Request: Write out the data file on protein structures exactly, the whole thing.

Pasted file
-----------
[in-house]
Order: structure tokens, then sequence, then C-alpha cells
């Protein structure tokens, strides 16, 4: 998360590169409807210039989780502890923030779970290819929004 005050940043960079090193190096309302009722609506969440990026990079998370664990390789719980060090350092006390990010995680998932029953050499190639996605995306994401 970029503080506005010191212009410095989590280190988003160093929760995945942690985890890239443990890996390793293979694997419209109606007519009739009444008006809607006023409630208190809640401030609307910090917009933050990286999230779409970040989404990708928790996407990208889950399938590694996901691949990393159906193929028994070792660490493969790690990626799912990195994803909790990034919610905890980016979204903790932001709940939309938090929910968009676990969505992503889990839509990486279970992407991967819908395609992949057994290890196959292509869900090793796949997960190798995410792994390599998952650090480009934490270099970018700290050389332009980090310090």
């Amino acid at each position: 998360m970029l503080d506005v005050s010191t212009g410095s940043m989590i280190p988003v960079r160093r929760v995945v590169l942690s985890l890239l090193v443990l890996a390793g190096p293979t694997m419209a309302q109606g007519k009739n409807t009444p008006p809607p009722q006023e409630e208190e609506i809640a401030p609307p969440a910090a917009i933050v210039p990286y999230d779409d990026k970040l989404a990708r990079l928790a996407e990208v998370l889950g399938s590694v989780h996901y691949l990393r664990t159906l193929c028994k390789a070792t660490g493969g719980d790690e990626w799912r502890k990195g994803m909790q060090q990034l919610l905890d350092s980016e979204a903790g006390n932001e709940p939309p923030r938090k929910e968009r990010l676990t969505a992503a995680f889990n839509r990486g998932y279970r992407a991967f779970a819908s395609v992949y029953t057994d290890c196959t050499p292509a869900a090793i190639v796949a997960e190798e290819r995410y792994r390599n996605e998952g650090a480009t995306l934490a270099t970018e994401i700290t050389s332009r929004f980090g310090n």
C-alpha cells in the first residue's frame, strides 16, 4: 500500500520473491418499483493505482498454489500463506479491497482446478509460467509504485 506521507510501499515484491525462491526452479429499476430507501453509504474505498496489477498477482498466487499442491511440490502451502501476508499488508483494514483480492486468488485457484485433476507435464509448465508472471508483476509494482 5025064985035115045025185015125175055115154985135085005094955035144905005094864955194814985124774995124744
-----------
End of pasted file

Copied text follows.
[in-house]
Order: structure tokens, then sequence, then C-alpha cells
């Protein structure tokens, strides 16, 4: 998360590169409807210039989780502890923030779970290819929004 005050940043960079090193190096309302009722609506969440990026990079998370664990390789719980060090350092006390990010995680998932029953050499190639996605995306994401 970029503080506005010191212009410095989590280190988003160093929760995945942690985890890239443990890996390793293979694997419209109606007519009739009444008006809607006023409630208190809640401030609307910090917009933050990286999230779409970040989404990708928790996407990208889950399938590694996901691949990393159906193929028994070792660490493969790690990626799912990195994803909790990034919610905890980016979204903790932001709940939309938090929910968009676990969505992503889990839509990486279970992407991967819908395609992949057994290890196959292509869900090793796949997960190798995410792994390599998952650090480009934490270099970018700290050389332009980090310090």
């Amino acid at each position: 998360m970029l503080d506005v005050s010191t212009g410095s940043m989590i280190p988003v960079r160093r929760v995945v590169l942690s985890l890239l090193v443990l890996a390793g190096p293979t694997m419209a309302q109606g007519k009739n409807t009444p008006p809607p009722q006023e409630e208190e609506i809640a401030p609307p969440a910090a917009i933050v210039p990286y999230d779409d990026k970040l989404a990708r990079l928790a996407e990208v998370l889950g399938s590694v989780h996901y691949l990393r664990t159906l193929c028994k390789a070792t660490g493969g719980d790690e990626w799912r502890k990195g994803m909790q060090q990034l919610l905890d350092s980016e979204a903790g006390n932001e709940p939309p923030r938090k929910e968009r990010l676990t969505a992503a995680f889990n839509r990486g998932y279970r992407a991967f779970a819908s395609v992949y029953t057994d290890c196959t050499p292509a869900a090793i190639v796949a997960e190798e290819r995410y792994r390599n996605e998952g650090a480009t995306l934490a270099t970018e994401i700290t050389s332009r929004f980090g310090n």
C-alpha cells in the first residue's frame, strides 16, 4: 500500500520473491418499483493505482498454489500463506479491497482446478509460467509504485 506521507510501499515484491525462491526452479429499476430507501453509504474505498496489477498477482498466487499442491511440490502451502501476508499488508483494514483480492486468488485457484485433476507435464509448465508472471508483476509494482 5025064985035115045025185015125175055115154985135085005094955035144905005094864955194814985124774995124744